CORK GAA legend Sean Og O hAilpin has revealed his struggle to adapt to hurling after growing up in Australia and said he still harbours some resentment towards his father for pressuring him to master the sport.
“I grew up in Australian sport, like rugby league and Aussie Rules, and I’d be very passionate about those sports. When I came to Ireland I had a small bit of Gaelic football from Sydney but had never touched a hurley in my life
“There was only going to be one game for us in the family because Dad is a very proud Irish man, very nationalist man and loves Gaelic games and any notion of me playing rugby union or soccer or any other thing was just a no,” he revealed.
Despite later becoming hurling royalty, O’hAilpin said he struggled in the beginning to meet his father’s high expectations.
“I was asked to pick it up but not only that, Dad was expecting me to master it. Any hurling people know that it’s the most technical sport going.
“As I was trying to pick up the game and develop and move on, he gets frustrated and I get frustrated because I’m just not grasping the game. It’s a struggle and it’s a struggle to my mid-20s if truth be known. It wasn’t until I was 26 or 27 that I felt comfortable as a hurler.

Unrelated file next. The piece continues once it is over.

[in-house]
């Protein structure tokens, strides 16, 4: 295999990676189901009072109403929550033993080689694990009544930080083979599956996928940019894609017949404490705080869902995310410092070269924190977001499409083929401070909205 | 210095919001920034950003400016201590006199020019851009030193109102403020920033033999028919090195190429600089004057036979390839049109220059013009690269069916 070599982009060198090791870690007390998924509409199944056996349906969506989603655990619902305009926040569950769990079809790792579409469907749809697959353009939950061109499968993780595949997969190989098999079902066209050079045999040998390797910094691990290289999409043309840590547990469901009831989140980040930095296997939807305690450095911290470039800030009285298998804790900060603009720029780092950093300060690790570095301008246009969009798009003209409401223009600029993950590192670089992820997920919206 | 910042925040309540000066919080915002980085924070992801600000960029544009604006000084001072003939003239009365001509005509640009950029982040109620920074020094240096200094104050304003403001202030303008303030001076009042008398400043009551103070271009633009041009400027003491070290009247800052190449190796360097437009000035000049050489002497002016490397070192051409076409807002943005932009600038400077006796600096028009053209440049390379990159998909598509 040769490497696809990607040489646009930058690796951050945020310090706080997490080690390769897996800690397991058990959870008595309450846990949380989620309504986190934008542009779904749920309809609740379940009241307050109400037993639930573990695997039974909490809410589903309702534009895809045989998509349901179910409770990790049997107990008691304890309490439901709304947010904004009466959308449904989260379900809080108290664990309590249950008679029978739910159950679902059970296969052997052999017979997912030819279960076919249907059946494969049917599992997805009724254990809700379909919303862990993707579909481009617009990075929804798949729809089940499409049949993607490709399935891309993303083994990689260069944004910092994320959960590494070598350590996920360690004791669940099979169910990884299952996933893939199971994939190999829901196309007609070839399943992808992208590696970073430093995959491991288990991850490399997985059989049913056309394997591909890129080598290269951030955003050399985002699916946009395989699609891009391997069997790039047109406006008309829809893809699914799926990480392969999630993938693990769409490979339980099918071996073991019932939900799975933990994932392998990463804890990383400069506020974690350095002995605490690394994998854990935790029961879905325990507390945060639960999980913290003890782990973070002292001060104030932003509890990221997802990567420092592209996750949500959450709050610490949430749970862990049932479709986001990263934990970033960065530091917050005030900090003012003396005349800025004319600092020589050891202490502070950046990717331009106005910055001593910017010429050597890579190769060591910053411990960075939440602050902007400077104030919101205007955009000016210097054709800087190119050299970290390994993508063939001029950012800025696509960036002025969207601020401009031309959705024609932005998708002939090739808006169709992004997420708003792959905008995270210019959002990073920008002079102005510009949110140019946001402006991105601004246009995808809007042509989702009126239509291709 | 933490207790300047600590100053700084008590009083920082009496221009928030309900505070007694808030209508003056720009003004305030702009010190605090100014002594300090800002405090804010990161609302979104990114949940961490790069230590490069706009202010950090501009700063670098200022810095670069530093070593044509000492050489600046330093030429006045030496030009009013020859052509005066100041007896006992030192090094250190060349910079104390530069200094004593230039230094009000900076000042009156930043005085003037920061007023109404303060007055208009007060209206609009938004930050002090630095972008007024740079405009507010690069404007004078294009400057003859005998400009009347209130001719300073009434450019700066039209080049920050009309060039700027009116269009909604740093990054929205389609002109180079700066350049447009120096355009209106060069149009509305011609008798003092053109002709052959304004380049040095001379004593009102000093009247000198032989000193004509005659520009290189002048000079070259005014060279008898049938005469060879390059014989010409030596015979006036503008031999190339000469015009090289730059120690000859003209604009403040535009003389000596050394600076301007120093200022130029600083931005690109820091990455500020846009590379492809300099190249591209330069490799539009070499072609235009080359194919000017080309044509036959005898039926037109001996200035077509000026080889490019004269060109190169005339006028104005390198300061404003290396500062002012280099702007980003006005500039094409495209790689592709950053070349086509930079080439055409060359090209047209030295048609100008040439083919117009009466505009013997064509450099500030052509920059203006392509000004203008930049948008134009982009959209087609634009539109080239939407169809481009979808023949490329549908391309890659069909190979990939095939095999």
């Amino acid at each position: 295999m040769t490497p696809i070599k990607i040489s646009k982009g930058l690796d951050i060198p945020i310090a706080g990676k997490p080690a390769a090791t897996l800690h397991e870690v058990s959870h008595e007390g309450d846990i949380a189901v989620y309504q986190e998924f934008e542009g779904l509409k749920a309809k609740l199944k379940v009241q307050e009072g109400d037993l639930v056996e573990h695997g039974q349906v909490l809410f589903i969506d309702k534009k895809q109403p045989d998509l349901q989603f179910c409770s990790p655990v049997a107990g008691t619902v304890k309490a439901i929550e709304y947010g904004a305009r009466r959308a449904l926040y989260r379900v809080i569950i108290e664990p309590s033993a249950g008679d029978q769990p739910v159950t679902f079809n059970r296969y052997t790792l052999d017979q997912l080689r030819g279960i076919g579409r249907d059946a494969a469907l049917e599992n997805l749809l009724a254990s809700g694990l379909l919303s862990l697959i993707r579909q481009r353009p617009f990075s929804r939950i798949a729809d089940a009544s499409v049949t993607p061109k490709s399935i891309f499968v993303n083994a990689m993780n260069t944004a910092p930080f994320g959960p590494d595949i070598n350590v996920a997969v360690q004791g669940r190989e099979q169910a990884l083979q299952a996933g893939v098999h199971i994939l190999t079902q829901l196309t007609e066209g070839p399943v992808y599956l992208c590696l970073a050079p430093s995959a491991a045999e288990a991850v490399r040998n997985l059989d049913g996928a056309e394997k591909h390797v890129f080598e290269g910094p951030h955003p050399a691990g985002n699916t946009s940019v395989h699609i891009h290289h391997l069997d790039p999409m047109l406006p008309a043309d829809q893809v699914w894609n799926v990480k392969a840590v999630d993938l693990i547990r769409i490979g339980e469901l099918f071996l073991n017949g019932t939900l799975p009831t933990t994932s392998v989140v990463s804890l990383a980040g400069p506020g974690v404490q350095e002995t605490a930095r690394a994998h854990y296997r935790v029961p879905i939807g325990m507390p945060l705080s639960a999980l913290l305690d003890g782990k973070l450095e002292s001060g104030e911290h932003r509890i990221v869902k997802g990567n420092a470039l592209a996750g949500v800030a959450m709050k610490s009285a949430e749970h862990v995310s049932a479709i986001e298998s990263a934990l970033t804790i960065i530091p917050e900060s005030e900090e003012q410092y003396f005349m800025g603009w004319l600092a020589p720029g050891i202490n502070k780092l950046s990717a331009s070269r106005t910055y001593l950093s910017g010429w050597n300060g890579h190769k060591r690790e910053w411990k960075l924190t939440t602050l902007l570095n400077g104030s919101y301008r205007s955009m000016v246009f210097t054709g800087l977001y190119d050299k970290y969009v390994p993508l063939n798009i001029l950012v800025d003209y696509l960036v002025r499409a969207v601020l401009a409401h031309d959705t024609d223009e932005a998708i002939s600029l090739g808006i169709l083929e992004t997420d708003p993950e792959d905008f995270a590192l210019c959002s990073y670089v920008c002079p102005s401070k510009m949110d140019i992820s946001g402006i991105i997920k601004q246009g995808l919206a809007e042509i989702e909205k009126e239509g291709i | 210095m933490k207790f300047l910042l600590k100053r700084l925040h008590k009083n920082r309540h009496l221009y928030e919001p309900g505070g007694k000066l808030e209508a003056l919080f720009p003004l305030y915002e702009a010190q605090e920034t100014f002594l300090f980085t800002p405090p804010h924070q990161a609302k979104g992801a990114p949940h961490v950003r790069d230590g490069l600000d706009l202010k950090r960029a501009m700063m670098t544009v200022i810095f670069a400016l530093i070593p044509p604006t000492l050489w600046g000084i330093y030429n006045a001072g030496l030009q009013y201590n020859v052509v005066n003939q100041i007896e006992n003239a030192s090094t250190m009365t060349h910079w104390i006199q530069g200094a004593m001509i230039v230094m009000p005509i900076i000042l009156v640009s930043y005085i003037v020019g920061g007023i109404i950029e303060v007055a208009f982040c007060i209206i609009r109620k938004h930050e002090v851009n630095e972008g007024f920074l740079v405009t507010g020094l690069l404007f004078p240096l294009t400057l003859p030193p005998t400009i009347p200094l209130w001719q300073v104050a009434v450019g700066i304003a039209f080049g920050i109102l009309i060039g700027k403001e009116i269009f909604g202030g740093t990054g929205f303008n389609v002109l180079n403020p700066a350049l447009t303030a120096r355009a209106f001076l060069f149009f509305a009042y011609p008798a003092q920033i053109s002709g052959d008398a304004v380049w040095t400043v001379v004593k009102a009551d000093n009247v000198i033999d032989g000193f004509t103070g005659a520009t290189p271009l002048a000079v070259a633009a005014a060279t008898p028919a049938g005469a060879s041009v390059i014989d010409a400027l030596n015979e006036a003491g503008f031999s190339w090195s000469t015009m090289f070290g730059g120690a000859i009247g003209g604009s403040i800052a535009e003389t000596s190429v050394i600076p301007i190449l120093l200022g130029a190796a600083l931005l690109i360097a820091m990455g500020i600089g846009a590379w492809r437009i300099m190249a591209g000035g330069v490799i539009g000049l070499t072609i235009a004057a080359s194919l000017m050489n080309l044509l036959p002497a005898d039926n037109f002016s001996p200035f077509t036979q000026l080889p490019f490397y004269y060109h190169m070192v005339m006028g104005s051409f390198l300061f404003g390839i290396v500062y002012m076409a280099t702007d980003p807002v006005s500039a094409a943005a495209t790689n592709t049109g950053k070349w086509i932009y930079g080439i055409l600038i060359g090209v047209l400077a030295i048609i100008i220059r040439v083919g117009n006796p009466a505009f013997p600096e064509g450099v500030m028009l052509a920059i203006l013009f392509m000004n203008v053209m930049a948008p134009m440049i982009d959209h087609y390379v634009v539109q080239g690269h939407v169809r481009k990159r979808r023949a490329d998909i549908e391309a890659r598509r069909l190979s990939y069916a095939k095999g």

“I don’t know how many times I heard ‘not good enough, not good enough’ and you hear that constantly and that brings pressure to deliver and then the next game you’d be bricking in your pants.”
When asked how the relationship was today, O’hAilpin said he still felt some resentment but said the relationship was good but could be better.
“He’d feel justified but I kind of feel that he lives my dream. His dream was to come back to Ireland and play Gaelic games. It wasn’t my choice and when I didn’t live up to that that’s where the anger came from and that’s why he drove us hard.
“Like all relationships it can be better. I do talk to him. Is there a bit of resentment there? Yes there is, of course there is. I thought there were ways he could have dealt with it better when you don’t play well.”